Heart Disease is the number one killer of women, yet there are still women who don't view it as a threat.
A few weeks ago while at an event for the American Heart Association someone pointed out to me that it's great that I'm eating well and working out, but they asked if I knew anything about my heart.
Of course, my answer was "no".
That forced me to learn more about my own heart health, and as women, how we can take care of ourselves and be on top of any problems before they happen.
Cardiovascular Disease kills 480-thousand women a year, that's about one per minute.
UW Health's Dr. James Stein is one of the leading preventative cardiologists in the country.
He says, "When we're talking about the risk of heart disease and stroke, we really look at the risk factors. One of the most important factors are cholesterol values."
Dr. Stein points out the cholesterol levels they look for in women are a bit different than what they look for in men.
"For women we like to see higher levels of HDL, the good cholesterol, and lower levels of triglycerides or fats," according to Dr. Stein.
With that in mind, I decided it was time that I know my numbers.
What I found, was somewhat surprising.
"Kim, when I look at your blood, I see your LDL is 93 and that is excellent. Many doctors would stop right there and tell you you're on the right track. But, I also see that your HDL is only 48 and that should be above 55. That means your risk of having a heart attack or developing heart disease in the next decade is 1/3 higher than it should be," Dr. Stein says.
Here's a look at the recommended cholesterol levels for women, according to the American Heart Association.
For women, a total cholesterol level less than 200 MG/DL is considered desirable.
As for HDL, the good cholesterol, anything over 50 MG/DL is preferred.
For LDL, the bad cholesterol, anything less than 100 MG/DL is considered optimal.
And when it comes to triglycerides, you want to shoot for a number less than 150 MG/DL.
Dr. Stein says, "I think it's important for your listeners to realize that just by looking at you, you would think you're perfectly healthy. You look healthy, you're active, you're lean, but we can't tell what's really going with a person's risk unless we look at their blood."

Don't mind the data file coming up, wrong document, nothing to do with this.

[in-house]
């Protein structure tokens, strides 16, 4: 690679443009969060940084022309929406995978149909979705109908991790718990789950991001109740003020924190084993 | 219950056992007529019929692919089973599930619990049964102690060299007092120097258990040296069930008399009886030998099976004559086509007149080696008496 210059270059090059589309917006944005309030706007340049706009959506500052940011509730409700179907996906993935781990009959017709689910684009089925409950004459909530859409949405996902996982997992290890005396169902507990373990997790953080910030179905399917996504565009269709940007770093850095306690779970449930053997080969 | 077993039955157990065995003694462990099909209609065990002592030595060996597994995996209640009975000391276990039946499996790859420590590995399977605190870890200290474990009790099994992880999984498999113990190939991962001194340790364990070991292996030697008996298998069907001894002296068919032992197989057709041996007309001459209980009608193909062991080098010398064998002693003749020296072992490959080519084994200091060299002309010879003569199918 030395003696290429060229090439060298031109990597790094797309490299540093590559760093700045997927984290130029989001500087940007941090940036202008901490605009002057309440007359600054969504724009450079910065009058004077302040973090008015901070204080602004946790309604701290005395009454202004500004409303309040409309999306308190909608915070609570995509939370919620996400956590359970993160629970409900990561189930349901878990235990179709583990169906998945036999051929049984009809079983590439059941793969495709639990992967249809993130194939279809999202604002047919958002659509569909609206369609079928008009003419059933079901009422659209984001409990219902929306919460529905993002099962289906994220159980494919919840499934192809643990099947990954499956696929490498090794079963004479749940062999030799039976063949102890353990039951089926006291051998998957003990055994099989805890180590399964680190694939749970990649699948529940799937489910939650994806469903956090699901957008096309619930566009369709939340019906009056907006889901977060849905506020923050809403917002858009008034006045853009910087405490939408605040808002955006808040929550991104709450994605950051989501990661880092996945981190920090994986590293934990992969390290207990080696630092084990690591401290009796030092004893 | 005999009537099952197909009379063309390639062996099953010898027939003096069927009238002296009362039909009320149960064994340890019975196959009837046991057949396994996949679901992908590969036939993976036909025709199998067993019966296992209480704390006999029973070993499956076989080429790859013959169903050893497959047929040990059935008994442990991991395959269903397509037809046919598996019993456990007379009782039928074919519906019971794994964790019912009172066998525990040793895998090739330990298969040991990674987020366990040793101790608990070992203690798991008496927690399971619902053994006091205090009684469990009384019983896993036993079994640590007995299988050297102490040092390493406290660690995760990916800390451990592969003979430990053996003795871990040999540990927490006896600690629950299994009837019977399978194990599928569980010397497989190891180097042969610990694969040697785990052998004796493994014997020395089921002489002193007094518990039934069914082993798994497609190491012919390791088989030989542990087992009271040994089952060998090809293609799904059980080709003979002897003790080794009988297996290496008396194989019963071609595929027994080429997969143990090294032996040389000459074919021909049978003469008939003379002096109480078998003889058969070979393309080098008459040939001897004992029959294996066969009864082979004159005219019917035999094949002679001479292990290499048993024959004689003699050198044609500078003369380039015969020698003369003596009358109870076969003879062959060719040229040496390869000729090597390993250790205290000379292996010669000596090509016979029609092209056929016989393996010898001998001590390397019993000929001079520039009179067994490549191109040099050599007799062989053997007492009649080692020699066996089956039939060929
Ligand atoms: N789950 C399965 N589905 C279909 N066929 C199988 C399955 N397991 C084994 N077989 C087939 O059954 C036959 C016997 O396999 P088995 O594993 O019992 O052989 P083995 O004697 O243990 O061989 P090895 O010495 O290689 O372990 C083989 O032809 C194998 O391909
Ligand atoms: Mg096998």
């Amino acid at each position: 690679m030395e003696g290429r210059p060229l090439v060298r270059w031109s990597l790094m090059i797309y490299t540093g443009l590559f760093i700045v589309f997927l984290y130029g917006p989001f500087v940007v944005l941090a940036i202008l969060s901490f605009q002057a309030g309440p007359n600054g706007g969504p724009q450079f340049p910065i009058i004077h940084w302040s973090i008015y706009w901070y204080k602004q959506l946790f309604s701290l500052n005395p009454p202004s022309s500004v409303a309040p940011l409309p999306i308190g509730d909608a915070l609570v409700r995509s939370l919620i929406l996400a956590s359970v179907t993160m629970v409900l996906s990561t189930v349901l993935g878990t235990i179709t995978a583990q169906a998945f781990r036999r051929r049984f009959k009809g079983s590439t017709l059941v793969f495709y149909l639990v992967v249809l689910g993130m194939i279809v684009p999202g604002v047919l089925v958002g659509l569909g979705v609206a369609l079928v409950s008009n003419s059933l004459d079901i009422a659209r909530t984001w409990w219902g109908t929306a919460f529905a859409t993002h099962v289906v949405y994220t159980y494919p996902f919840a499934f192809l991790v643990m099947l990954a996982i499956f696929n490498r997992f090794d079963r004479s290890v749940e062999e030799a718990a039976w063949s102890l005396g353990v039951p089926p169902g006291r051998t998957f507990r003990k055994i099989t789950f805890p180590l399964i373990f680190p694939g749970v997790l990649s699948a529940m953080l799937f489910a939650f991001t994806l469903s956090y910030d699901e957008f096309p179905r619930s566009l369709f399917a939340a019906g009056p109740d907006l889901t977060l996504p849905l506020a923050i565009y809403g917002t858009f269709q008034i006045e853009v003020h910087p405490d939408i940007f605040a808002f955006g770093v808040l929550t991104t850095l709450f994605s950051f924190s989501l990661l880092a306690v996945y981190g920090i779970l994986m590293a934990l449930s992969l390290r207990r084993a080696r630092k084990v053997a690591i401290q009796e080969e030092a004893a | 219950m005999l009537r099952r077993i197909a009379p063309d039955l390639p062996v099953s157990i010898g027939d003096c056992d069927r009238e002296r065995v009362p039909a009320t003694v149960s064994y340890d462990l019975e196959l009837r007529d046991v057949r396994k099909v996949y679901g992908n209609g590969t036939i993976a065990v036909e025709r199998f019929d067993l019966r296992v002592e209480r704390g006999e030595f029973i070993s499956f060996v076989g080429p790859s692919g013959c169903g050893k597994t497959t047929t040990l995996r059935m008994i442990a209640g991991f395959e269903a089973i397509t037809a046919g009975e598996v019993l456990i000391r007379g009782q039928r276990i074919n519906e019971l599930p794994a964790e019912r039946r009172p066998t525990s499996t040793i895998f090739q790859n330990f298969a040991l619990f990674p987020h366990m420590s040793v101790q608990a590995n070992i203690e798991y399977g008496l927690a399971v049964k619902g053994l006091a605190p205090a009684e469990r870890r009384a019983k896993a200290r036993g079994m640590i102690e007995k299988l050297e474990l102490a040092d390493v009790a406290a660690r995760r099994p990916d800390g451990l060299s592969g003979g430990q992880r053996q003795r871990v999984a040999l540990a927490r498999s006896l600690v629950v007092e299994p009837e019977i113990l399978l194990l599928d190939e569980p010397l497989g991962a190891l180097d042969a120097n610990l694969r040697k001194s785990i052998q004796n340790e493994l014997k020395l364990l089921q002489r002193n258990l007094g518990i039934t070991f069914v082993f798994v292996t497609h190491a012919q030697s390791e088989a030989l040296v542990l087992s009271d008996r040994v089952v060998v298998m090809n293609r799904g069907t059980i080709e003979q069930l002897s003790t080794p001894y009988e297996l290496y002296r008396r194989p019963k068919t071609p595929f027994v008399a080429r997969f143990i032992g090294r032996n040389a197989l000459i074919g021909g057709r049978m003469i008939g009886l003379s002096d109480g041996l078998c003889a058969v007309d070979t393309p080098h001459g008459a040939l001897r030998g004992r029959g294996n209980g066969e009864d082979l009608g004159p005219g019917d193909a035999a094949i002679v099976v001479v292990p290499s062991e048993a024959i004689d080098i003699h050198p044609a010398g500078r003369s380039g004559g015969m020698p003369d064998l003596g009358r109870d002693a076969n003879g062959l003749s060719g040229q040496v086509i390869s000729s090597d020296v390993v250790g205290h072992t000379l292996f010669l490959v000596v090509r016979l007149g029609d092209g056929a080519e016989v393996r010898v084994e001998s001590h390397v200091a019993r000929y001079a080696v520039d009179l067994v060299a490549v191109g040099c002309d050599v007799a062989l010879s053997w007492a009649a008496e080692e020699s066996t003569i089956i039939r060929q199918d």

In some cases, doctors may need more than a blood test to determine risk.
"For patients whom they and their doctors can't decide what to do next, we often times offer them an ultrasound screening test called a Vascular Health Screening examination," according to Dr. Stein.
As part of my overall heart health check, I had the test done.
"The 1st thing we do is look up the vessel and make sure there is no major blockage," says UW Health Ultrasonographer Nancy Bell.
She is taking a close look at my carotid arteries, the arteries that supply blood to the brain.
"What we can do using high resolution images is measure how thick the walls of the arteries are, and use that as a window to the heart arteries. We can tell you how old the arteries are and whether or not they are aging faster than they should be," says Dr. Stein.
This particular scan, called C-I-M-T does need to be ordered by a physician, and is typically for people between the ages of 40 and 70 with risk factors of heart disease, including high cholesterol and family history.
Luckily, despite my borderline HDL numbers, the ultrasound did not find anything of concern.
So a healthy diet and plenty of exercise is my prescription for now, but the clock is ticking, and no one wants to be a statistic.
So, keep in mind what it is that keeps you going.
Dr Stein says two-thirds of our heart disease and stroke risk can be managed by lifestyle changes like diet and exercise.
The other third, our genes, we can't do much about..
But if we are aware of our family history and cholesterol numbers that can help prevent a major event from happening.